• AVG AntiVirus: The free plan on this antivirus software includes helpful features such as basic scans, real-time protection and ransomware protection. It’s available for Windows, macOS, iOS and Android devices. Read our AVG AntiVirus review.
  • Proton Mail: Proton also makes our favorite secure email service, which lets you send self-destructing emails that automatically delete from the recipient’s inbox. You can also send password-protected emails. Read our Proton Mail review
  • uBlock Origin: uBlock is a free, open-source ad blocker that consumes little CPU. It works on most popular browsers, including Chrome, Opera, Firefox, Chromium, MS Edge and Safari. It ranks also in our list of best ad-blocker browser extensions.

Online Security Tips From Former Hackers

Hackers are in the best position to tell us how to safeguard our devices and internet traffic from attacks. We’ve compiled tips from former hackers with years of experience breaking into systems.

“The rules should be you never download anything unless you’re expecting it or you ordered a piece of software, and … never click a link and put your username and password in something that you didn’t initiate.”

Kevin Mitnick, CNBC

“Before you post something, ask yourself these questions: What information am I putting online? What is in the background of my image? If I wanted revenge on myself — how would I use this information against me?”

Stephanie Carruthers, HuffPost

“Once a password is exposed in a data breach, as routinely occurs, cybercriminals may use it on other websites to see if it grants them access and lets them take over an account or service. To help you generate lengthy, difficult-to-guess passwords without having to commit them to memory, use an encrypted password manager.”

Ngô Minh Hiếu, ProPublica

List of Online Privacy Protection Laws

Many countries and regions have privacy protection laws defining how user data should be handled online and the penalties for breaching them. Below, we’ve highlighted some online privacy protection laws that are worth knowing about. You can also read our guide on U.S. privacy laws.

  • General Data Protection Regulation (GDPR): This law came into effect in May 2018 and applies to all organizations that collect or store data for EU citizens or residents. It focuses on minimal data collection, accountability and confidentiality.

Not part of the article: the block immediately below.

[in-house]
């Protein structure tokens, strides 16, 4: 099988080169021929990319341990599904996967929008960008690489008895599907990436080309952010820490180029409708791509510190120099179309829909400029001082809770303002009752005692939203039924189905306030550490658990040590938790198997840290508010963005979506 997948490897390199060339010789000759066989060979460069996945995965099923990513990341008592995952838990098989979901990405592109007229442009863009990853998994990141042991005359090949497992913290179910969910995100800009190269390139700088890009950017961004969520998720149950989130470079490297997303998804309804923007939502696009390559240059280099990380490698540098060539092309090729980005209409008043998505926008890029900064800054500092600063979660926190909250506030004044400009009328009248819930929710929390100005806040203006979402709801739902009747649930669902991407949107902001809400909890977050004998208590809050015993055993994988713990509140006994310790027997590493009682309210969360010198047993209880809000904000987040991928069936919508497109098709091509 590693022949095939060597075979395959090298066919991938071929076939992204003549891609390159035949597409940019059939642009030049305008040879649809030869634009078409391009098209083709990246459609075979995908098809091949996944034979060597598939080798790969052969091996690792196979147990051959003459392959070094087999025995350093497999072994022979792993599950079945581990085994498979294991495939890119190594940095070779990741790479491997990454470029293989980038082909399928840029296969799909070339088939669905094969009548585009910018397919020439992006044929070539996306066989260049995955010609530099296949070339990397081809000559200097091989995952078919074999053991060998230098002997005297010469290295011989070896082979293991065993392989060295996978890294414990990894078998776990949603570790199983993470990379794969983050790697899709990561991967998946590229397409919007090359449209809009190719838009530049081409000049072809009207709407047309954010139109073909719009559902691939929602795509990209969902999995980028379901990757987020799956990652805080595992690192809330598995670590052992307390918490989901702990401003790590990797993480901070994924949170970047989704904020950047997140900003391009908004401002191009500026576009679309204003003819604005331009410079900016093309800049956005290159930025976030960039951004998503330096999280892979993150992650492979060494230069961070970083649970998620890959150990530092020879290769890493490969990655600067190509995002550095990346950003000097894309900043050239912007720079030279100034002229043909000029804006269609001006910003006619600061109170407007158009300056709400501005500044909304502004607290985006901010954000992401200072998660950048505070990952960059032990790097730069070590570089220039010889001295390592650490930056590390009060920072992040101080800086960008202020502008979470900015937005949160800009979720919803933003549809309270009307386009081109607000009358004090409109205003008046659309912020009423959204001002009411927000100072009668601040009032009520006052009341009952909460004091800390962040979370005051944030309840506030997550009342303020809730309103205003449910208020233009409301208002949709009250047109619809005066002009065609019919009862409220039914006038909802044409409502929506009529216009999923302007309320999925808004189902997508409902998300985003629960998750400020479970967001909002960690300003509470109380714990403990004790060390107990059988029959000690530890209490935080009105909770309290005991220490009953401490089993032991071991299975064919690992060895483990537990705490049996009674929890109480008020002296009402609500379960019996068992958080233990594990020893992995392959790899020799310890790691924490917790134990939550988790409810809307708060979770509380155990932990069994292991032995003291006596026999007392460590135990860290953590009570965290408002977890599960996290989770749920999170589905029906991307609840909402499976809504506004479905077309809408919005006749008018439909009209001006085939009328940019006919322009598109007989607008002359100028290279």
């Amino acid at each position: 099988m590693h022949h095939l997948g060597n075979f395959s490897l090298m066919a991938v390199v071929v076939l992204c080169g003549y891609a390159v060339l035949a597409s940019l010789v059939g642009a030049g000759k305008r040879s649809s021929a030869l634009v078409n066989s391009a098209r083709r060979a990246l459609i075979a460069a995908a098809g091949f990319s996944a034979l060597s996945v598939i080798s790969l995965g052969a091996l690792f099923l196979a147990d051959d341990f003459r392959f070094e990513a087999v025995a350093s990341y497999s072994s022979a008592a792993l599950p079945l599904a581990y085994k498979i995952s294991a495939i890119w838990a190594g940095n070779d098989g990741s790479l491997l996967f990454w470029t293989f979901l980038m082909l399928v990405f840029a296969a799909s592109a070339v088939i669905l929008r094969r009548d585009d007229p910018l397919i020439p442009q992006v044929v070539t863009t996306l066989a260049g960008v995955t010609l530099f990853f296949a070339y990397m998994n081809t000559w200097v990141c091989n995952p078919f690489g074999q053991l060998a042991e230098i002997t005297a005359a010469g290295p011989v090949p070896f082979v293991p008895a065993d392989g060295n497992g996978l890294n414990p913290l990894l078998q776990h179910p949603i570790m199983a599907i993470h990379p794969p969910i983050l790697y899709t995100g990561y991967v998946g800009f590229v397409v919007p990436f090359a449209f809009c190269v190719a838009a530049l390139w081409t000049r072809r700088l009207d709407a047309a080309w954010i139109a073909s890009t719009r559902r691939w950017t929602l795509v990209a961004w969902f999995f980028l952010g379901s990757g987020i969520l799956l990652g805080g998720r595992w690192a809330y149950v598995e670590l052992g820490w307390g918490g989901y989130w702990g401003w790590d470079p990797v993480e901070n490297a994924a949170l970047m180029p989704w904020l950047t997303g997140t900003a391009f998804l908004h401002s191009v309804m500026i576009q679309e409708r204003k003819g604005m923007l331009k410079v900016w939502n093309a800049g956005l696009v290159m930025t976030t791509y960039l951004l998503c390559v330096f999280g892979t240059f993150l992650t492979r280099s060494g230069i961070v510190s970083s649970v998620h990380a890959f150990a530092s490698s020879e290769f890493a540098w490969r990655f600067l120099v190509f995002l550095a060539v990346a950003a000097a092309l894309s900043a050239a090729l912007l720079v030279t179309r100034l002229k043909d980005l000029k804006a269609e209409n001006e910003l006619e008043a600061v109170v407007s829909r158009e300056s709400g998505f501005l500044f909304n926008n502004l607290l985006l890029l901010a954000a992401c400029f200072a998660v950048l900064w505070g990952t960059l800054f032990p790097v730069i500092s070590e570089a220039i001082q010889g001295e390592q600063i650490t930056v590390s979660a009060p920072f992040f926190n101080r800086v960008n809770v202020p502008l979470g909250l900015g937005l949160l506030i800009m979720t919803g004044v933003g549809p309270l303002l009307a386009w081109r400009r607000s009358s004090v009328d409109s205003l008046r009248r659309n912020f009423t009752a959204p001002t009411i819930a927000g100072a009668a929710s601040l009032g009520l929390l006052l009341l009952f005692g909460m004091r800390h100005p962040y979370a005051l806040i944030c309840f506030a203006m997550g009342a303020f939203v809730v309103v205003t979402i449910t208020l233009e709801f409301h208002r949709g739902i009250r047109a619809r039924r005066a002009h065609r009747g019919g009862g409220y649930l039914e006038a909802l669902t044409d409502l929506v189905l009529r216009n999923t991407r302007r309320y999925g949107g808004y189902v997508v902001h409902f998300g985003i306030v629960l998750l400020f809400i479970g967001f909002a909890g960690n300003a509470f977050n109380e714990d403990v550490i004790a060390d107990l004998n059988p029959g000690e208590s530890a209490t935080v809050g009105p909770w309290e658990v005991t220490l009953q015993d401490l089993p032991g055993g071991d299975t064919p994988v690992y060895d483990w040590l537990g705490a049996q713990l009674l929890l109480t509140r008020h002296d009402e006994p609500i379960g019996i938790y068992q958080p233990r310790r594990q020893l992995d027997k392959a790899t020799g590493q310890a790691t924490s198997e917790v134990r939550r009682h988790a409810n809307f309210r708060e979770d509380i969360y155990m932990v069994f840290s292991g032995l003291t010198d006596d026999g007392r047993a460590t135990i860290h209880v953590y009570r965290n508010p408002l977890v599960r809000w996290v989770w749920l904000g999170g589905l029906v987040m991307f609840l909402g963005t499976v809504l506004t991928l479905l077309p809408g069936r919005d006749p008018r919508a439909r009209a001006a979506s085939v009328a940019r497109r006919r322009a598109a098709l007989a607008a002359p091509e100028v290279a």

• Computer Fraud & Abuse Act (CFAA): Enacted in 1986, this U.S. law forbids unauthorized computer access and spells out penalties for hacking. 
  • Children’s Online Privacy Protection Act (COPPA): This 1998 U.S. law requires websites to obtain parental consent if they plan to collect data on children under 13.  
  • The Gramm-Leach-Bliley Act (GLBA): Passed in 1999, this U.S. regulation requires financial institutions and companies to protect their users’ financial information and explain their financial practices. 

Final Thoughts

Many tools can help protect you from scammers, predators, or various types of surveillance (check out, for example, what Stingray surveillance is). A VPN is one of our best recommendations because it can encrypt your traffic and hide your online location.

Other helpful tools include an antivirus that can alert you to and remove viruses and malware, a password manager to create and store passwords, and an ad blocker. Despite this, you still have to be careful about the information you share online. Don’t visit websites with a sketchy privacy track record or share sensitive information on social media platforms.

Do you feel safe online? Have you encountered any scammers or spammers while browsing the internet? Which tips in this article do you currently use or intend to use? Share your thoughts and opinions with us in the comments section below. As always, thank you for reading. 

FAQ: Simple Internet Privacy Tips

  • Keep your personal and sensitive information private while browsing. This includes your full name, email address, phone number, residential address, bank account details and medical records.

  • Websites that start with “https” instead of “http” are better for privacy because they encrypt your data, reducing the chances of hackers intercepting it.

  • The best way to keep any information off the internet is to avoid sharing it. Only share details about yourself when necessary. Tools like VPNs, antiviruses, password managers and ad blockers can also help you stay private online.

  • To keep yourself safe online, don’t share sensitive information about yourself unless it’s necessary. Set strong passwords for all your online accounts. Use a VPN to protect your own data (especially on a public WiFi network) and an antivirus to avoid viruses and malware.


  1. Skynova – Small Business Big Data
  2. IBM – Data Breach Report
  3. Pew Research – Views of Data Privacy Risks Personal Data and Digital Privacy Laws